This simply isn’t true. As IBC practitioners, we are very involved in the design process of policies to help people have the most available cash value possible from year one. In fact, many of the policies we design make 60% to 85% of the cash value available in the first year.
It is true that part of the drag on the policies in the first year is the commissions that are paid out to licensed agents. However, the other people who are paid from first-year premium include the actuaries who design life insurance, underwriters who assess applications, all the service personnel, and other costs it takes for the insurance company to run a business.
[24:10] “It’s no different than the concrete guy that pours your driveway. They are getting paid to provide you [with] goods and services. And a majority of that is getting paid upfront.”
This is no different, in fact, than term insurance. Even term insurance would be much cheaper if the insurance companies didn’t have to pay all of their home office personnel. This isn’t a case where the evil insurance agent is scheming with the evil insurance company to steal your money.
You can learn more about high cash value policies in our post on privatized banking policy design.
Claim #5: The ROI is Garbage
What we can tell, through a combination of first-hand experience, illustrated projections, and actual historical data, this is not true. For example, if we were to look at a policy designed in the 80s, still in force today, we can compare the available cash value to the premiums paid into the policy. When we do this, we can confidently say that these whole life policies, depending on the company and how they were structured, have about a 3% to 6% NET return. This happens because of the non-guaranteed dividends and guaranteed interest.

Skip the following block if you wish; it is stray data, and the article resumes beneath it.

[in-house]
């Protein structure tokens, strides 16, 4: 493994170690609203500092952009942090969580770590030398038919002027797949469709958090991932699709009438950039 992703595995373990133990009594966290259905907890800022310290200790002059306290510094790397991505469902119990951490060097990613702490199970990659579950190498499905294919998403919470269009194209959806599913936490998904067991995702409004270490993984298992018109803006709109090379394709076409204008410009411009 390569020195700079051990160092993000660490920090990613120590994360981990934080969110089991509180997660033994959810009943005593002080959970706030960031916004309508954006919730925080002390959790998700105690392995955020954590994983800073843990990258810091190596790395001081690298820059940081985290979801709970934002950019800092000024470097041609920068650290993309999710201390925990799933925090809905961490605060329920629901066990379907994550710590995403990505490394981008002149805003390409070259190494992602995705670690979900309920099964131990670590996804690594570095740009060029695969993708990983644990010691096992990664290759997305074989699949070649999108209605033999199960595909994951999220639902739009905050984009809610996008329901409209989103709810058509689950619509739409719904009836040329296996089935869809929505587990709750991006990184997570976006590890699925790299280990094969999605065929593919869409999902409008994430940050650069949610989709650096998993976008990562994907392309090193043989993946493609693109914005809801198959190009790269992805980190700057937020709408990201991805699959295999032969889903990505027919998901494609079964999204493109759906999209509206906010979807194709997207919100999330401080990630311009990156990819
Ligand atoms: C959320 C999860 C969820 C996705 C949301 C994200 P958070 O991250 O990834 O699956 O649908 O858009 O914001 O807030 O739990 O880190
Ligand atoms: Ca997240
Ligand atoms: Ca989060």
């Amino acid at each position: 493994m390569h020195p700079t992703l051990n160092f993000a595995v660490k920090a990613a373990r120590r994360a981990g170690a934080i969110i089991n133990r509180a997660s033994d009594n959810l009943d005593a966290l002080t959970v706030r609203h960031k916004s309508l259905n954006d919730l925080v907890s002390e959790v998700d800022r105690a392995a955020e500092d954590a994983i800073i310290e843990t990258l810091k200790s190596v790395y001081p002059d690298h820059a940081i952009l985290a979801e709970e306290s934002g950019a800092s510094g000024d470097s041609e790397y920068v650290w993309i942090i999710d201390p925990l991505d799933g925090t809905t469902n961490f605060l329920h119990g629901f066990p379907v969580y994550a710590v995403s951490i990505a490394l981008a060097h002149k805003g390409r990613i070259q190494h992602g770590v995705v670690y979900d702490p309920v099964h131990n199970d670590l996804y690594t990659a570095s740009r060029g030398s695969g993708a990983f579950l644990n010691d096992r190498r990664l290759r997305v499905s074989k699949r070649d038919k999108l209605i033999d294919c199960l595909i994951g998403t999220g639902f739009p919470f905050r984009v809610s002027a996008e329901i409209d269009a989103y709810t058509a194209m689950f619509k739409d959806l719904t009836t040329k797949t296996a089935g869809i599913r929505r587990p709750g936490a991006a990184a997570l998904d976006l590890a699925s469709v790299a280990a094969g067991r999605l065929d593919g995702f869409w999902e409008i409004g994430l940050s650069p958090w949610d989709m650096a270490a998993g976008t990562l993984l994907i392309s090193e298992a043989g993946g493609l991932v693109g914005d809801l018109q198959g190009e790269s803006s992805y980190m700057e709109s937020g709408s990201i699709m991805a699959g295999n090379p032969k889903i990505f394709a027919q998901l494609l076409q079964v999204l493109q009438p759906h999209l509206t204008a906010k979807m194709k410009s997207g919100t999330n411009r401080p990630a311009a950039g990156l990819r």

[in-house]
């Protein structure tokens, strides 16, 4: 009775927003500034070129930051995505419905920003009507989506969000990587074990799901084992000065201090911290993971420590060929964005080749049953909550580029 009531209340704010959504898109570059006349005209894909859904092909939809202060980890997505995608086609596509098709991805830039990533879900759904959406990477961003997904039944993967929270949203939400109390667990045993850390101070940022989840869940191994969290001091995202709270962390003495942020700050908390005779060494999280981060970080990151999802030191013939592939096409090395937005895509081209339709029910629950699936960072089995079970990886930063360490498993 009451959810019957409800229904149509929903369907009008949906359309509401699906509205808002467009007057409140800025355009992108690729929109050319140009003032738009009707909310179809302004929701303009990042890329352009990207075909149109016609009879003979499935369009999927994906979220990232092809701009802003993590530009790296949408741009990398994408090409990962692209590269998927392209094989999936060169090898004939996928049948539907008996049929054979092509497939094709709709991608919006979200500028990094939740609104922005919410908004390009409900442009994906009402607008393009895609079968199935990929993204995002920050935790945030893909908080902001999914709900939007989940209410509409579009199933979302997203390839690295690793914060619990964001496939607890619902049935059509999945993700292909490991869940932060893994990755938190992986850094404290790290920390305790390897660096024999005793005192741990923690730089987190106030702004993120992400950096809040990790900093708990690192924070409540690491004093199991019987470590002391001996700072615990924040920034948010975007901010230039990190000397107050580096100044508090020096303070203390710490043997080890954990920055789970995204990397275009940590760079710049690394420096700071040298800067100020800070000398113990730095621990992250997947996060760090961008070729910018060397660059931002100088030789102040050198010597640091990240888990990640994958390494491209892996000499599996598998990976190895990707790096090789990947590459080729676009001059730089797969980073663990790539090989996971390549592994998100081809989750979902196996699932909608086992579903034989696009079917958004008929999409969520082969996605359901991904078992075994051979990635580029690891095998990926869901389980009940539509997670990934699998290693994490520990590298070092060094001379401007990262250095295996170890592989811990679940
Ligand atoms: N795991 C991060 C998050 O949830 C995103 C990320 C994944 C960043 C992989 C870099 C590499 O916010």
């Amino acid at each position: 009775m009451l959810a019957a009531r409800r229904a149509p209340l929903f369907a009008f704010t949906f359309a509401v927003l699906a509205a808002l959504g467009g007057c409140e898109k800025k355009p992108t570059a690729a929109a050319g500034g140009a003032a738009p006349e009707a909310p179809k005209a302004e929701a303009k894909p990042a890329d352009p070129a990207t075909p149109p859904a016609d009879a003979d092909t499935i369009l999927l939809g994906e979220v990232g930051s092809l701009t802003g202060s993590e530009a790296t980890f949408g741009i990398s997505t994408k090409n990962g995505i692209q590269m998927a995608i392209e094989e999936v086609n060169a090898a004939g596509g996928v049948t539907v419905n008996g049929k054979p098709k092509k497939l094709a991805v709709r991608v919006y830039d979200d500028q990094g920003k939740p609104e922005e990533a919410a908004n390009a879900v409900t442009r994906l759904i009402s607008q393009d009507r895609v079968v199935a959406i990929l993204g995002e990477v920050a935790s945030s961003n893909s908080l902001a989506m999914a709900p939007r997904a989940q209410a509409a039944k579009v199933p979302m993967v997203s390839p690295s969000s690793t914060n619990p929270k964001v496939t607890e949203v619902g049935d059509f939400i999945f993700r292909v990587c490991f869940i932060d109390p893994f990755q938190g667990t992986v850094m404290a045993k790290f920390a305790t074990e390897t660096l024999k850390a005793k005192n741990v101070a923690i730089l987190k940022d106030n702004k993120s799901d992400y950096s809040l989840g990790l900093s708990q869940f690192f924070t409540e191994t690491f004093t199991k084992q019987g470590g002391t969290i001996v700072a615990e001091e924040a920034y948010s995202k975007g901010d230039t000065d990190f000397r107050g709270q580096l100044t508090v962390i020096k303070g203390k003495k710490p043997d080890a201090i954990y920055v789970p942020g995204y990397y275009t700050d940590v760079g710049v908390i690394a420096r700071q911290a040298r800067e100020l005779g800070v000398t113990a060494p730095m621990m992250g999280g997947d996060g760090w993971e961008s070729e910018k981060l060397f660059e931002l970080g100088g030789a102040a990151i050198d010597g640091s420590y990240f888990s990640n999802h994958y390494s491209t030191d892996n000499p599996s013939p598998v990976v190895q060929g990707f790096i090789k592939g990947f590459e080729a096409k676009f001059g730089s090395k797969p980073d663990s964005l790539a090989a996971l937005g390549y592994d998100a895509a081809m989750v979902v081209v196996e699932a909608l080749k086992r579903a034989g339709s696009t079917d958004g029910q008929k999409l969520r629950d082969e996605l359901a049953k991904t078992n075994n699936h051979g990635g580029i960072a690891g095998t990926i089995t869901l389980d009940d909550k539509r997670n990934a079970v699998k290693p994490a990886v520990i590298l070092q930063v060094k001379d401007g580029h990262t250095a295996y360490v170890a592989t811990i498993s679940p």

In fact, this claim doesn’t even match up with what we can see in policies issued during this current low interest rate environment.
A YouTube commenter referenced a consumer report that shows an apparent 1.2% ROI “after fees and commissions.” So we did the research. And the report this commenter refers to actually points to a 1.5% guaranteed annual return. And we concur–this is true, as is defined within a life insurance contract. There is a minimum interest rate guaranteed to all policyholders. This is not the dividend.
The dividend, while not guaranteed, is historically reliable. Even though insurance companies do not have to pay a dividend every year, every one of the insurance companies we represent has paid a dividend each year for over a hundred years consecutively, on top of the guaranteed interest rate.